The Encyclopedia of Canadian Organized Crime: From Captain Kidd to Mom Boucher

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McClelland & Stewart, 2004 - History - 272 pages
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You may never again think of Canadians as law-abiding

Respected crime reporters Peter Edwards and Michel Auger have pooled their research and expertise to create The Encyclopedia of Canadian Organized Crime. Sometimes grim, sometimes amusing, and always entertaining, this book is filled with 300 entries and more than 150 illustrations, covering centuries of organized crime. From pirates such as “Black Bart,” who sheltered in isolated Newfoundland coves to strike at the shipping lanes between Europe and the North American colonies, all the way to the most recent influx of Russianmobsters, who arrived after the end of the Cold War in 1989 and are now honing their sophisticated technological skills on the Western public, Edwards and Auger enumerate the personalities and the crimes that have kept Canadian law enforcement busy. Here too are the Sicilian and Calabrian gangs, the American and Colombian drug connections, the bikers whose internal struggles have left innocent bystanders dead (and who tried to murder Auger), as well as many unexpected figures, such as the Sundance Kid, who spent years in Canada.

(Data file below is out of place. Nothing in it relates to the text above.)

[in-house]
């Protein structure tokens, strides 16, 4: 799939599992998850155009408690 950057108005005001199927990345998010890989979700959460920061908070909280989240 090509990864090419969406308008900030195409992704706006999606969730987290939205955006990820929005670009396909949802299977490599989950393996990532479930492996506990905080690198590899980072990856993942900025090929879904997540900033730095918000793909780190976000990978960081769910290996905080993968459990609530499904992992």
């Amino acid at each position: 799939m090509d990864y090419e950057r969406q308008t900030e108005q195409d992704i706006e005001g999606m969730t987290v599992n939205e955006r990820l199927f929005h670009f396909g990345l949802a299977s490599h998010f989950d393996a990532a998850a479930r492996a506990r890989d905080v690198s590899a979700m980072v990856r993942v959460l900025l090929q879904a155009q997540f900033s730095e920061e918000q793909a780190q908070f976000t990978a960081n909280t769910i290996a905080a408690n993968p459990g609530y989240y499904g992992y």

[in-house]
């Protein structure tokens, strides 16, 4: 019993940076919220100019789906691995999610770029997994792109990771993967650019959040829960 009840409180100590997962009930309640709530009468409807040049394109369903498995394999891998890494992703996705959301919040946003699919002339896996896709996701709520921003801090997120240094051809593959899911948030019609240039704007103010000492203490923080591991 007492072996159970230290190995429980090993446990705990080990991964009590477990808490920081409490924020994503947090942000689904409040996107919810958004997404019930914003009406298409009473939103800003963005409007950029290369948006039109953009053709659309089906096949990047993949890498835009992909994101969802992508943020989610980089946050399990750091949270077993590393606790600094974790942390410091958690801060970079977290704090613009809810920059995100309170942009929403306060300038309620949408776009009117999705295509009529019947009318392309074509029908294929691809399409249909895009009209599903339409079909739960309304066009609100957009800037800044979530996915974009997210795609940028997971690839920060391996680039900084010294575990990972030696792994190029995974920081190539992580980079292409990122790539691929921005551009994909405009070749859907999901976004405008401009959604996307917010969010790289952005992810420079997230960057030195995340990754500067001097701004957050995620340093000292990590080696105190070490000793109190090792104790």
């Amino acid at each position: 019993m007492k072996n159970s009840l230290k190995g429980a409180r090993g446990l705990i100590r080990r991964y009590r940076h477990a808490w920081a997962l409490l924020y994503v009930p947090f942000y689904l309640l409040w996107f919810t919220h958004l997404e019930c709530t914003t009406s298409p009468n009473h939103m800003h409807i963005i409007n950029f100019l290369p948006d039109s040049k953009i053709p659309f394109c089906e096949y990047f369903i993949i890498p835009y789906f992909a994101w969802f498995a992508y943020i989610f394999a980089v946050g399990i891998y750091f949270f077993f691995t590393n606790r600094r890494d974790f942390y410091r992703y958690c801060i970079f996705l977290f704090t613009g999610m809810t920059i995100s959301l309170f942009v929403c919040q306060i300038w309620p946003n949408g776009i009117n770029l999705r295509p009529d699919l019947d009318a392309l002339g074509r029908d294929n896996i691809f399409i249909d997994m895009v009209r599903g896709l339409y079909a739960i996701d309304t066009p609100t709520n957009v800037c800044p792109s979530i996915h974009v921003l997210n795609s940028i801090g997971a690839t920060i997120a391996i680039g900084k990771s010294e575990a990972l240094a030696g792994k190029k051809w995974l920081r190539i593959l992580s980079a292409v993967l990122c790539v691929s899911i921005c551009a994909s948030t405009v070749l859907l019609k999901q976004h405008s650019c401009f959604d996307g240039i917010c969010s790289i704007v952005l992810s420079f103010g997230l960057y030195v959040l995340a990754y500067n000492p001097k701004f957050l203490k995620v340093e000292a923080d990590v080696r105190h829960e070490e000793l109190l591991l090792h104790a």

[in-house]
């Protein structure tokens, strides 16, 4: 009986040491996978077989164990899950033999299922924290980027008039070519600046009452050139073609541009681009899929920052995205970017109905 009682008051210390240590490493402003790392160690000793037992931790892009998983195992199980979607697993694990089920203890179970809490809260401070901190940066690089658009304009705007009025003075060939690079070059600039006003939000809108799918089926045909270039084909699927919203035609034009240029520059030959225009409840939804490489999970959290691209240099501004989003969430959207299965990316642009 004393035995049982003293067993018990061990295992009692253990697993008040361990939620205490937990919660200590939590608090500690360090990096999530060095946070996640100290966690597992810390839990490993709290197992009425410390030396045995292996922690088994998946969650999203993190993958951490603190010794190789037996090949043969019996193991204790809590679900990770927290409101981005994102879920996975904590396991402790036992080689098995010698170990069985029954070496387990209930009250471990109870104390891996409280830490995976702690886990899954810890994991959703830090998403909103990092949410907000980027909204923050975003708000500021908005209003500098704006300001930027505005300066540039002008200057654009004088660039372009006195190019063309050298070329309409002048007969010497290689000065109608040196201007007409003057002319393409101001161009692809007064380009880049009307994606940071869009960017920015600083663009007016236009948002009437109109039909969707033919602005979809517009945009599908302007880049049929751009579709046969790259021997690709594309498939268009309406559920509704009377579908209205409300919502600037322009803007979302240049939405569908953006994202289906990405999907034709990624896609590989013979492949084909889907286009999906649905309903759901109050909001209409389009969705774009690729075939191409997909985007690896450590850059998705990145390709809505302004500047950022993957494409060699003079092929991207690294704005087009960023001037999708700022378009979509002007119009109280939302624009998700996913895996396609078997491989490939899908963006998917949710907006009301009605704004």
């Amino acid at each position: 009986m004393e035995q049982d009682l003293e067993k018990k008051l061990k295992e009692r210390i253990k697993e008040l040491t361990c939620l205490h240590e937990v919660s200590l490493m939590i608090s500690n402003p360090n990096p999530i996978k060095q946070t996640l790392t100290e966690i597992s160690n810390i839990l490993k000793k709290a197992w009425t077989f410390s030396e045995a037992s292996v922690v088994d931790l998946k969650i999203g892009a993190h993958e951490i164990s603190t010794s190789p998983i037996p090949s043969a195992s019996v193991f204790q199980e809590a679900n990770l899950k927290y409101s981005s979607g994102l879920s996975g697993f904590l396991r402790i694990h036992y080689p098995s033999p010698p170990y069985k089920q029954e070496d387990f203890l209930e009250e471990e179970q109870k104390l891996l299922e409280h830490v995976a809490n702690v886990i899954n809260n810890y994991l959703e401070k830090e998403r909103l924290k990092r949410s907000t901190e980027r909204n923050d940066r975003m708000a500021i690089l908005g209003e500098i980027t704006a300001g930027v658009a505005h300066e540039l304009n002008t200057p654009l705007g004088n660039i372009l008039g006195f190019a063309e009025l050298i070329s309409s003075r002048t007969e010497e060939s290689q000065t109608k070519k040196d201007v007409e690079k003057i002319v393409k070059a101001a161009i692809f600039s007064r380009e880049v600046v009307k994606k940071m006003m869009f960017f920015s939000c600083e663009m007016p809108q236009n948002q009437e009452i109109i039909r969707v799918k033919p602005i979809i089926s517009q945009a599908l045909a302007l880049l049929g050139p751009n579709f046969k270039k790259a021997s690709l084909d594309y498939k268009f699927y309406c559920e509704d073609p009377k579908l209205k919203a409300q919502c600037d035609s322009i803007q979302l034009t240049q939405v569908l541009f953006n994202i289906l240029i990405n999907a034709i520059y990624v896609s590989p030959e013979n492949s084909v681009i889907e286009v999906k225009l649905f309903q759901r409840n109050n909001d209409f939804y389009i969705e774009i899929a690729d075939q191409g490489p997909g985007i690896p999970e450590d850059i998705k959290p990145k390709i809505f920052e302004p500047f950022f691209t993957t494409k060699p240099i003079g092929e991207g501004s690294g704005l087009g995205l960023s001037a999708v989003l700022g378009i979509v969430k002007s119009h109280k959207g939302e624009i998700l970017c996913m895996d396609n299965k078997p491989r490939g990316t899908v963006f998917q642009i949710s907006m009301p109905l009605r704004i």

Arranged in alphabetical entries for easy browsing, and illustratedthroughout with photographs and drawings, this is a book that will both entertain and inform.

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About the author (2004)

PETER EDWARDS, a reporter for the Toronto Star, has appeared on CBC Newsworld, CBC Radio's As It Happens, and the BBC. He is also the author of several other books, including One Dead Indian: The Premier, the Police, and the Ipperwash Crisis and A Mother's Story: The Fight to Save My Son David (with Joyce Milgaard), both of which were shortlisted for the Arthur Ellis Awards for Canada's top non-fiction crime book.

MICHEL AUGER has has been a journlist with Le Nouvelliste, Metro-Express, radio station CKVL, and La Presse. He was a member of the CBC-TV's Connections series, a producer for CBC's fifth estate, and was a reporter with Le Journal de Montreal until his retirement in 2006. In 2000, he was shot several times in the back, probably by bikers in retaliation for his crime reporting, and wrote about it in The Biker Who Shot Me.

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